(Bagpipers are a fan-favorite during the Virginia International Tattoo. Pictured in the foreground is Pipe Major Peter Grant for the Royal Regiment of Scotland – 4 Scots. Photo courtesy of Virginia Arts Festival.)

By Jeff Maisey

An essential ingredient each year of the Virginia Arts Festival is the massively popular Virginia International Arts Festival.

This year’s 4-day Tattoo is scheduled April 28 through May 1 at Norfolk Scope Arena. 

Wikipedia describes military tattoos as a “performance of music or display of armed forces in general.” The most famous in the world is the Royal Edinburgh Tattoo held on the Esplanade in front of Scottish capital city’s dramatic, hillside castle.

The Virginia International Tattoo features American armed forces branch bands as well as an international cast. It’s a rousing salute to the military and our allies, a real spotlight on Norfolk’s historical connection to the armed services. 

To get the latest on our local Tattoo, I reached out to its founding producer Scott Jackson. Jackson is also the general manager of Virginia Arts Festival.

VEER: The Virginia International Tattoo was the only Tattoo in the world to be presented last year. Does that give you a sense of accomplishment?

Scott Jackson: Yes, I think that the entire community can take great pride in the level of resilience that the region has displayed through these last two years. For the Tattoo in particular, one of our core missions is to honor and recognize the resilience of our military. I particularly like the word that the military uses for this – intrepidity – which is a word so rich in meaning but basically boils down to resolute courageousness. We have celebrated and been around a lot of intrepidity over the years with special guests including original Tuskegee Airman, Medal of Honor Recipients, World War II Veterans, Vietnam Veterans, and Groundbreaking Women in the military – just to name a few. In 2021 it was time for the Tattoo to show some resolute courageousness. Despite the many challenges, we never wavered from our commitment to presenting a world class Tattoo as part of our 2021 Virginia Arts Festival.


VEER: You pivoted last year by holding the Tattoo outside at SB Ballard Stadium ODU. Most Tattoos in the world are outside events, but my sense is you’ll be glad to return to Norfolk Scope this year. Please explain why.

SJ: Most importantly, the Virginia International Tattoo has been an indoor show from its inception and our show has evolved to take full advantage of being indoors. We can offer our cast and patrons a climate controlled environment which allows performers to be at their best and the audience to enjoy a show without having to fight through any discomfort or distraction from heat, cold, wind, rain, etc.  We can perform much more complex music because we have better acoustics indoors and we don’t have to worry about how wind affects the sound and causes problems with the microphones. We can rely on more sophisticated lighting and video as part of the story telling aspect of the show and equally importantly, can better control darkness as a theatrical device. By having our Hullabaloo for three hours prior to each show outdoors we offer the best of both worlds.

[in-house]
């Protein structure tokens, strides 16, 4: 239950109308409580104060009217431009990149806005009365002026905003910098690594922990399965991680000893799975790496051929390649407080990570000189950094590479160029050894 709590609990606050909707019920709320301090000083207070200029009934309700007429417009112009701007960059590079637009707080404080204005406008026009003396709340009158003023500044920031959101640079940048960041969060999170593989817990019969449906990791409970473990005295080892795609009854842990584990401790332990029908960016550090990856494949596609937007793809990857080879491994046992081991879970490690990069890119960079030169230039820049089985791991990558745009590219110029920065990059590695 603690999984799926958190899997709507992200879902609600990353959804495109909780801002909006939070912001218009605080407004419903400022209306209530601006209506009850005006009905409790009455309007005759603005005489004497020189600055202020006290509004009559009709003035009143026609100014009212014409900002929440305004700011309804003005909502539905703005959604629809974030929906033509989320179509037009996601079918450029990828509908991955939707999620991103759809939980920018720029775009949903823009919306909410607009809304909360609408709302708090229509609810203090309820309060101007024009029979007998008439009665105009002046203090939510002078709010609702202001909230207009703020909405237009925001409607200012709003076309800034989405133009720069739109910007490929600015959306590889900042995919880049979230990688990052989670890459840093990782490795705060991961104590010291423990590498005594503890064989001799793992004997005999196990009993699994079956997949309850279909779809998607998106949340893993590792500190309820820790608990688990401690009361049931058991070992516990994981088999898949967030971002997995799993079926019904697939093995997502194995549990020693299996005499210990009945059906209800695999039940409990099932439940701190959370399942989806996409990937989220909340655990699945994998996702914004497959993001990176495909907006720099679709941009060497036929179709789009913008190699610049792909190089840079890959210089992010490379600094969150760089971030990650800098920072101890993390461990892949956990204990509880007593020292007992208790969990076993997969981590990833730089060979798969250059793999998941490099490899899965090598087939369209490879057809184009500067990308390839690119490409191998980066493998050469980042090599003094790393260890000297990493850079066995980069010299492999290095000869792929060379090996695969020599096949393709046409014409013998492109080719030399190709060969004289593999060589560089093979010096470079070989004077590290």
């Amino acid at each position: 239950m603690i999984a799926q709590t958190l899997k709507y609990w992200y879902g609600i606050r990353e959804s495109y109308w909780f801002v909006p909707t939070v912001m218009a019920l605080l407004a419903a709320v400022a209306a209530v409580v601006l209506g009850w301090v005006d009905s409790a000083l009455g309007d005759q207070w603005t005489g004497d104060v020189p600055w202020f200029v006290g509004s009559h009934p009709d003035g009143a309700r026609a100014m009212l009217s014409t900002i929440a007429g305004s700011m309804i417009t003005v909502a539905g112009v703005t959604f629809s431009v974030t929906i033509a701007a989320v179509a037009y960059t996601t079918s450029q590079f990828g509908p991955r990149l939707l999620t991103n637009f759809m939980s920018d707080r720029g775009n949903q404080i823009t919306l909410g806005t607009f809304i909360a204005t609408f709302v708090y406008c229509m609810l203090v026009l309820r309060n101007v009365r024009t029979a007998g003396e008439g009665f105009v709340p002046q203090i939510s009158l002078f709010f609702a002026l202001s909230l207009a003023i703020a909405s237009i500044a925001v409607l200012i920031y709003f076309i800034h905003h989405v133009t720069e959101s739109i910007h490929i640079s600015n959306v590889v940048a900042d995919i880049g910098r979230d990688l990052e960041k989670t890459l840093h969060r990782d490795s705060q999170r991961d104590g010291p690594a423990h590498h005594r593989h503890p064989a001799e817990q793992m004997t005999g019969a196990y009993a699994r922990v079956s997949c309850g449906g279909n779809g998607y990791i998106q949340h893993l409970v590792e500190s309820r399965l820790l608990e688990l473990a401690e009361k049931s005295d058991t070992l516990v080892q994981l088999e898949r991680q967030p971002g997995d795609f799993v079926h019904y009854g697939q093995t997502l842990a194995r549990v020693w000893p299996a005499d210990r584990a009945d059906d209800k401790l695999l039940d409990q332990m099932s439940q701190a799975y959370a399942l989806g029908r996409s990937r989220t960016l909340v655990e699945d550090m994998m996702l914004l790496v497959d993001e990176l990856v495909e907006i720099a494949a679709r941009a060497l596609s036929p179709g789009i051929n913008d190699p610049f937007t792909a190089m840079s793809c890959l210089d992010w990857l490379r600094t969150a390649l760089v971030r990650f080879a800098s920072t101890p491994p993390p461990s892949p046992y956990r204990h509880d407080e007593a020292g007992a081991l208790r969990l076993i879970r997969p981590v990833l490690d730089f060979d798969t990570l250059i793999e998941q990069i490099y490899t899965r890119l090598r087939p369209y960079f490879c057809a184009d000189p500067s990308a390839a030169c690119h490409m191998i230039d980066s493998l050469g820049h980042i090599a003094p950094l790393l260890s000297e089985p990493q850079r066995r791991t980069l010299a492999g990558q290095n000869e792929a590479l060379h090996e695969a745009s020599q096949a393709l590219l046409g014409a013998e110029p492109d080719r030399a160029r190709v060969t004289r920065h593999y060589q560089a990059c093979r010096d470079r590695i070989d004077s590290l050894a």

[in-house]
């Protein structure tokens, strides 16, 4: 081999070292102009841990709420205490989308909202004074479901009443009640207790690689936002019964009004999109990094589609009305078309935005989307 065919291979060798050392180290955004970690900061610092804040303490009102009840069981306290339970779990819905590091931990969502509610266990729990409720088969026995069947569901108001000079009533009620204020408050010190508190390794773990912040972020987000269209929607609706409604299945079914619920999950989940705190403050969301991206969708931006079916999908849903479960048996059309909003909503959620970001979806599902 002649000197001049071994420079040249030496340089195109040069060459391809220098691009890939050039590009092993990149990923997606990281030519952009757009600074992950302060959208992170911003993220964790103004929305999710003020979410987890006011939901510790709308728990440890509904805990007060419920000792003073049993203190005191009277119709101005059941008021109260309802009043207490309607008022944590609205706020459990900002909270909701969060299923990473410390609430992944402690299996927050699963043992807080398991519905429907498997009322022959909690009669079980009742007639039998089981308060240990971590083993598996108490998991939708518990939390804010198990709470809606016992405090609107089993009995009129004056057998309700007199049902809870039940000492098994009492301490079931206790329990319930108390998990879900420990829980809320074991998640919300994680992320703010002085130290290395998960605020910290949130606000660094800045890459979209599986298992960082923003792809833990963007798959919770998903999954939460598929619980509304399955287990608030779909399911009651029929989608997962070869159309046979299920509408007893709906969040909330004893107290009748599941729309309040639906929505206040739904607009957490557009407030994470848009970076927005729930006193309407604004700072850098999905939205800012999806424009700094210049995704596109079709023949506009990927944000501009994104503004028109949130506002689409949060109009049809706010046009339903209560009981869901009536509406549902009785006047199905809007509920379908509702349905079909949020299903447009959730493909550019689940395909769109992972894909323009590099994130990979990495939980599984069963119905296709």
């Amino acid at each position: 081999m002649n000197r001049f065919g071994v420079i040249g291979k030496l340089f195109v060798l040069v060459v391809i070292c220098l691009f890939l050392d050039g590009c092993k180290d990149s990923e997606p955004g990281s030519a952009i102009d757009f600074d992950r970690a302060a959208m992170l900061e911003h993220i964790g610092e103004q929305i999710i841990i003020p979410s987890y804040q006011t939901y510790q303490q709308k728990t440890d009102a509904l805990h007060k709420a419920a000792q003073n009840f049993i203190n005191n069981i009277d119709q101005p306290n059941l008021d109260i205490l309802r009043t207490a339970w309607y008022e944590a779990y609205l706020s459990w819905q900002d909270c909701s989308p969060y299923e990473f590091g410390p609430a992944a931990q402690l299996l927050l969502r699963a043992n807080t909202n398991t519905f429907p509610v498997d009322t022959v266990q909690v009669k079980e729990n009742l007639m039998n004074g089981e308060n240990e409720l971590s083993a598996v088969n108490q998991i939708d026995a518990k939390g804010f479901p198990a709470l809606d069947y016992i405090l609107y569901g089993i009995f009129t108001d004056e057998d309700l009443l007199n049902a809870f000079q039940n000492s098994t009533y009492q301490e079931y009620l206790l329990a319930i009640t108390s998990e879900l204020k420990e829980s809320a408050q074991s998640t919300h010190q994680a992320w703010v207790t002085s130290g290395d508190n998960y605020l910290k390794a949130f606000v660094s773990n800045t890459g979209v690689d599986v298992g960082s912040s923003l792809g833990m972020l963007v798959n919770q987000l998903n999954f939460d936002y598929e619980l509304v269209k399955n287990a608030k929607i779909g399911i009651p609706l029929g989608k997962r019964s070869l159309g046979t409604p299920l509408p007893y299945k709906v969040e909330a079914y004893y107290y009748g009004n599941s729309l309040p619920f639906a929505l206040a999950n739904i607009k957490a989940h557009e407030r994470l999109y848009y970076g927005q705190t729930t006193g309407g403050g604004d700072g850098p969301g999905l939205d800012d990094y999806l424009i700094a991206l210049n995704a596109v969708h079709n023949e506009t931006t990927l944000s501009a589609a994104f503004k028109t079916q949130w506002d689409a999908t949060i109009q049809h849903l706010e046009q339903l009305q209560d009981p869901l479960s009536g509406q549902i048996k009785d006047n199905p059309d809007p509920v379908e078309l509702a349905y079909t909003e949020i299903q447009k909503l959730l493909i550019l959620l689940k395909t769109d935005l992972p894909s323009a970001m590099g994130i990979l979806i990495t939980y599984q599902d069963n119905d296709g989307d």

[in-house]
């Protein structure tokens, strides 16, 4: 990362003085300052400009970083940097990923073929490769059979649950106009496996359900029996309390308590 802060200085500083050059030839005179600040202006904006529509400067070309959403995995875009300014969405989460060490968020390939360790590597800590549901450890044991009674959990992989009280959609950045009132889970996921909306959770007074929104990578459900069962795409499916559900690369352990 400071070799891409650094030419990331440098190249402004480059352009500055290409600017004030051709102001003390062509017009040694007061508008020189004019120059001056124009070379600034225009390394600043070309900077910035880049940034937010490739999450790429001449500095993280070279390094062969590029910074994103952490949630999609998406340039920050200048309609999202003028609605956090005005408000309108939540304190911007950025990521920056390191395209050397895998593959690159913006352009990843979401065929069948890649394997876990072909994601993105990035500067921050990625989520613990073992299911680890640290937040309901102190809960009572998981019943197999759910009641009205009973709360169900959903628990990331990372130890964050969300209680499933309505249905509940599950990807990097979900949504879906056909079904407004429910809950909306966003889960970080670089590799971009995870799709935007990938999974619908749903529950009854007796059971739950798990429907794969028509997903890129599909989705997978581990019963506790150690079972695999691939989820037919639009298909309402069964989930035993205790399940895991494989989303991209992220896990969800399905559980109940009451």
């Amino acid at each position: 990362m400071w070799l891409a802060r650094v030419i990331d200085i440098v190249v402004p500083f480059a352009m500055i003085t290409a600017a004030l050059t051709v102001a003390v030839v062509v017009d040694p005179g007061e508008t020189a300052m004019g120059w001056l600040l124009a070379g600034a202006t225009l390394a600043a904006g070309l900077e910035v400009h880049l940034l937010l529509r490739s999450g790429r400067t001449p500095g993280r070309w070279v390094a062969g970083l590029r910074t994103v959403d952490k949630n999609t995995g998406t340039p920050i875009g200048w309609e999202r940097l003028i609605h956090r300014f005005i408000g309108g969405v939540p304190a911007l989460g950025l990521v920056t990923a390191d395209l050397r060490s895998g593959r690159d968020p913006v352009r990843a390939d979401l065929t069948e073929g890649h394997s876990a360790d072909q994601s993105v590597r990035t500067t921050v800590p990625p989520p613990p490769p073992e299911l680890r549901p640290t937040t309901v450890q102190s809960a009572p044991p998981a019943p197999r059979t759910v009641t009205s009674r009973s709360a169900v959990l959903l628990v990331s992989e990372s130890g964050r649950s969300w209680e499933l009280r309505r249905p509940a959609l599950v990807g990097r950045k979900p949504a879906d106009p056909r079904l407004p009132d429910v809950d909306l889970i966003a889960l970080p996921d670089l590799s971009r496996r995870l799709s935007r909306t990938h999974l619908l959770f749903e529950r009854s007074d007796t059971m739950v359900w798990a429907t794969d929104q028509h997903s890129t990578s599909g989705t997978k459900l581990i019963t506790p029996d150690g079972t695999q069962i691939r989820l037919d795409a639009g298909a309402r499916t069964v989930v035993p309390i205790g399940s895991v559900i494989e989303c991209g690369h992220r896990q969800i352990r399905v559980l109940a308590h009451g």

I would also say that we had a great experience at ODU’s SB Ballard Stadium last year, it is an outstanding venue and we received enormous support from the University and venue staff.  The key issue is weather patterns in Virginia – when it’s warm enough to be outside you are always facing the possibility of thunderstorms. You can prepare a great show for a rain or shine environment, but you there are no options to perform when there is lightning present or anywhere nearby.

The oldest and biggest Tattoo in the world, the Edinburgh Military Tattoo, has been presented outdoors for more than 70 years without ever losing a show to weather. I can tell you from personal experience that it can get very cold and windy in Scotland even in August, but they don’t have the risk of thunderstorms.

VEER: Bus tour groups are a big part of the Tattoo’s economic success not only for ticket sales, but also hotel stays and restaurant visits. What are the advanced bookings looking like this year?

SJ: The advance bookings are outstanding. We have two key types of tour groups that love the Tattoo, senior groups and student band groups. They have been very limited in their ability to travel over the past 2 years and there is a lot of pent up demand. Groups bring so much to the region from an economic impact standpoint, but they also bring great energy to the events themselves. Tattoo Groups both attend and march in the Parade of Nations, they visit other attractions throughout the area and they are often are our best ambassadors as they tell friends and family back home about what a truly special experience they had in Hampton Roads. We get a lot or repeat groups every year.


VEER: What was the first Tattoo you attended and how did you decide Norfolk was the ideal city to present such an event?

SJ: The Tattoo that I first attended outside of the U.S. and the one that has had the biggest influence on us in Virginia was the Royal Nova Scotia International Tattoo in Halifax, Nova Scotia. Halifax has a lot in common with Hampton Roads. It is a place with a vibrant shipping/port business, they have a strong military and especially navy community and they are an important tourist destination. Watching what a great fit a Tattoo was for Halifax really gave us confidence that we could create something special with a Tattoo here in our area.